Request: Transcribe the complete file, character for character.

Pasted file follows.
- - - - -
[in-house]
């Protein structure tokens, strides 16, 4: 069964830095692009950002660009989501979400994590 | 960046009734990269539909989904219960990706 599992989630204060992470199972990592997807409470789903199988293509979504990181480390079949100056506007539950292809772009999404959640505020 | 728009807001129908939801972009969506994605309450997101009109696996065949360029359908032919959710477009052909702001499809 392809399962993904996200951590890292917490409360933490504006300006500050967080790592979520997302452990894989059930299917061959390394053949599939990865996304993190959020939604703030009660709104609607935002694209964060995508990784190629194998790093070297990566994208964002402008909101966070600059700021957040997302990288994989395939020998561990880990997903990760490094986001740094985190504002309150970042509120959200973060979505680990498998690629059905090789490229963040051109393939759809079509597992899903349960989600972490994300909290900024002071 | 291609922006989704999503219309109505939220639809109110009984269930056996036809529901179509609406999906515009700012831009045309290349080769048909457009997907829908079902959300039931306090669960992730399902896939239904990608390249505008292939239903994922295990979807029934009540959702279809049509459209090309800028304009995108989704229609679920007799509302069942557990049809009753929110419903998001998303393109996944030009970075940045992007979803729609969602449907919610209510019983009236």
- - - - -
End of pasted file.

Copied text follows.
[in-house]
């Protein structure tokens, strides 16, 4: 069964830095692009950002660009989501979400994590 | 960046009734990269539909989904219960990706 599992989630204060992470199972990592997807409470789903199988293509979504990181480390079949100056506007539950292809772009999404959640505020 | 728009807001129908939801972009969506994605309450997101009109696996065949360029359908032919959710477009052909702001499809 392809399962993904996200951590890292917490409360933490504006300006500050967080790592979520997302452990894989059930299917061959390394053949599939990865996304993190959020939604703030009660709104609607935002694209964060995508990784190629194998790093070297990566994208964002402008909101966070600059700021957040997302990288994989395939020998561990880990997903990760490094986001740094985190504002309150970042509120959200973060979505680990498998690629059905090789490229963040051109393939759809079509597992899903349960989600972490994300909290900024002071 | 291609922006989704999503219309109505939220639809109110009984269930056996036809529901179509609406999906515009700012831009045309290349080769048909457009997907829908079902959300039931306090669960992730399902896939239904990608390249505008292939239903994922295990979807029934009540959702279809049509459209090309800028304009995108989704229609679920007799509302069942557990049809009753929110419903998001998303393109996944030009970075940045992007979803729609969602449907919610209510019983009236």